Of the 52 patients, 44 (85%) demonstrated acceptance of the procedure and attended training (Fig. 1). Among the 44 children who accepted and mastered CIC, 77% (34 patients, representing 65% of the entire group) were still compliant after at least 2 years of follow-up.
A total of 25 patients (48%) were 4 years old or younger, and 27 (52%) were over 4 years old upon initiation of the CIC protocol. For those 4 years or younger, 80% were compliant with CIC after at least 2 years of follow-up, and only 52% of those over 4 years old were compliant at this time (p = 0.03) (Table 1) (Fig. 2). Children who needed CIC per sensate urethra had a 54% (28/52) chance of stabilizing their upper tract, mastering the protocol, achieving compliance and avoiding surgical intervention.
The management of children with neuropathic or non-neuropathic bladder dysfunction is a challenge that requires a team approach. When the condition is severe enough that a patient must started CIC, resistance from the child and the family is understandable; this is particularly true when the child possesses normal urethral sensation. Of the 52 patients in our unit with sensate urethra who required CIC, 34 (65%) where able to begin and continue the program. This finding is consistent with values from previously published reports;[sup.3]-[sup.5] however, this number is less than the number observed in our experience with patients with myelominigocele (MMC).[sup.6] This discrepancy can be explained by the lack of urethral sensation in MMC patients.
The key factor for success in such a treatment modality is a dedicated team with sufficient time to explain the need for a CIC program, how the program will be conducted, and the negative consequences on the bladder and kidneys if CIC is not performed properly. Another important factor associated with success is a discussion with the families and their children; this should preferably take place before CIC starts. We found that this group discussion encourages compliance and alleviates a significant amount of fear in newly-treated families on the CIC program.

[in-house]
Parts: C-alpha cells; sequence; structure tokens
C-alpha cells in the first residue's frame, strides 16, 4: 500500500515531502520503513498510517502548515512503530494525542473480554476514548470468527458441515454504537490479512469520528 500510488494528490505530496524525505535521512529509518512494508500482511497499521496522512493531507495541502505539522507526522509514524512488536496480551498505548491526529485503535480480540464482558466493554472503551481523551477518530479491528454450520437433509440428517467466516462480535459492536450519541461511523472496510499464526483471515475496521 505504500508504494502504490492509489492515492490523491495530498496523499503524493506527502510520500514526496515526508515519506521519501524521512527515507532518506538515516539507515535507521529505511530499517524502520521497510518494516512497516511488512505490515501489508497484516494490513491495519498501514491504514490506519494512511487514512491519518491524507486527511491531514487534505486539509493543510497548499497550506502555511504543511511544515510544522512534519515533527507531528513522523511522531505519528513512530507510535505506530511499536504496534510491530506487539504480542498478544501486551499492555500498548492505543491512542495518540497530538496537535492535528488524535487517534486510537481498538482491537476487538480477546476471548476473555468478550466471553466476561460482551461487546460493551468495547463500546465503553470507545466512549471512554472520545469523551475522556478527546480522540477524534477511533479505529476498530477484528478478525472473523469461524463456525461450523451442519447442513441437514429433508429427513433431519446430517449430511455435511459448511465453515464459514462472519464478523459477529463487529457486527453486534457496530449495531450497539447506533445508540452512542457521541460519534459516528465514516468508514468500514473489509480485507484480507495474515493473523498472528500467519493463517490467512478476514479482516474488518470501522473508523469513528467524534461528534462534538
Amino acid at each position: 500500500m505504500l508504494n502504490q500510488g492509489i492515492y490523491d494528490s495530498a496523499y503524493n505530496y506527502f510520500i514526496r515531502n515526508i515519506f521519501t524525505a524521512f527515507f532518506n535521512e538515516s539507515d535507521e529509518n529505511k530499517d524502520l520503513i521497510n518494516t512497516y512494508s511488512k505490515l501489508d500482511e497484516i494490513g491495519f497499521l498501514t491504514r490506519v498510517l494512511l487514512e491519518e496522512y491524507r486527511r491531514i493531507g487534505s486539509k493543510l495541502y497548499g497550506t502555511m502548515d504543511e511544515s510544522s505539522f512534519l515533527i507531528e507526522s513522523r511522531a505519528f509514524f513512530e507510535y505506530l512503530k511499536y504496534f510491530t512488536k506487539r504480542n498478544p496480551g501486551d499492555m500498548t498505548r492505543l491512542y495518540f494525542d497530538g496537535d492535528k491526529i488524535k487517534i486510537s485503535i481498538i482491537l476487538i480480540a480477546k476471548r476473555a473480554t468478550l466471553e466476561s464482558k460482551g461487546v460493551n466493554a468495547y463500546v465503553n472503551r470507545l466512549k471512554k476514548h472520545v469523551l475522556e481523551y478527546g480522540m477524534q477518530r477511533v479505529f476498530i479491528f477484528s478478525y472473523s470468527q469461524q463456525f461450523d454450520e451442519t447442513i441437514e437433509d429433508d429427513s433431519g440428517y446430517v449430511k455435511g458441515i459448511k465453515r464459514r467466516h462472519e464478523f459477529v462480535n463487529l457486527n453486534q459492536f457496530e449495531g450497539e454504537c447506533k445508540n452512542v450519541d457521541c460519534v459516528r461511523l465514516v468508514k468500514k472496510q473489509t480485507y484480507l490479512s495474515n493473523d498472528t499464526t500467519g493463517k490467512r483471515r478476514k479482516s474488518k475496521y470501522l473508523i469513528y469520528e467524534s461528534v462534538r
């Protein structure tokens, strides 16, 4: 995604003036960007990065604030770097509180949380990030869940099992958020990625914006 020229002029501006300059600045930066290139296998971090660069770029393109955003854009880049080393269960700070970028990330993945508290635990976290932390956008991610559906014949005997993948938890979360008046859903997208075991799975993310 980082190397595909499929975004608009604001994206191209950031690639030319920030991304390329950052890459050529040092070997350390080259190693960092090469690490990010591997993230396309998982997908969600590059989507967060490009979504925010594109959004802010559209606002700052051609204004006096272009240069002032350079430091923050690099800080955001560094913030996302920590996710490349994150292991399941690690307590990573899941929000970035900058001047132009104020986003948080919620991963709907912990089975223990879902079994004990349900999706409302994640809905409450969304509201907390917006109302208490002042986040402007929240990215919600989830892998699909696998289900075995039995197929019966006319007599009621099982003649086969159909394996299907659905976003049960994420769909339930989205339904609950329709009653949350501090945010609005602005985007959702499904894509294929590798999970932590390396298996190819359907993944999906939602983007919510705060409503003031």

The only significant parameter observed for a successful program was the age at which CIC was initiated; age was significantly different (p = 0.03) for children beginning CIC per sensate urethra at or before the age of 4, compared with those for whom CIC was started after the age of 4. Other parameters, such as the presence of vesicoureteric reflux or hydronephrosis, had no significant effect on the success of the protocol.
Among the 52 patients, 34 (65%) were still compliant with CIC after at least 2 years of follow-up (Fig. 1), and a total of 28 patients (54%) are still on the CIC program with a stable bladder; none of these patients required incontinent diversion or bladder reconstruction (Fig. 2). Comparing both age groups, only 18% of those under the age of 4 needed surgical intervention, whereas 72% of the older children needed surgical intervention.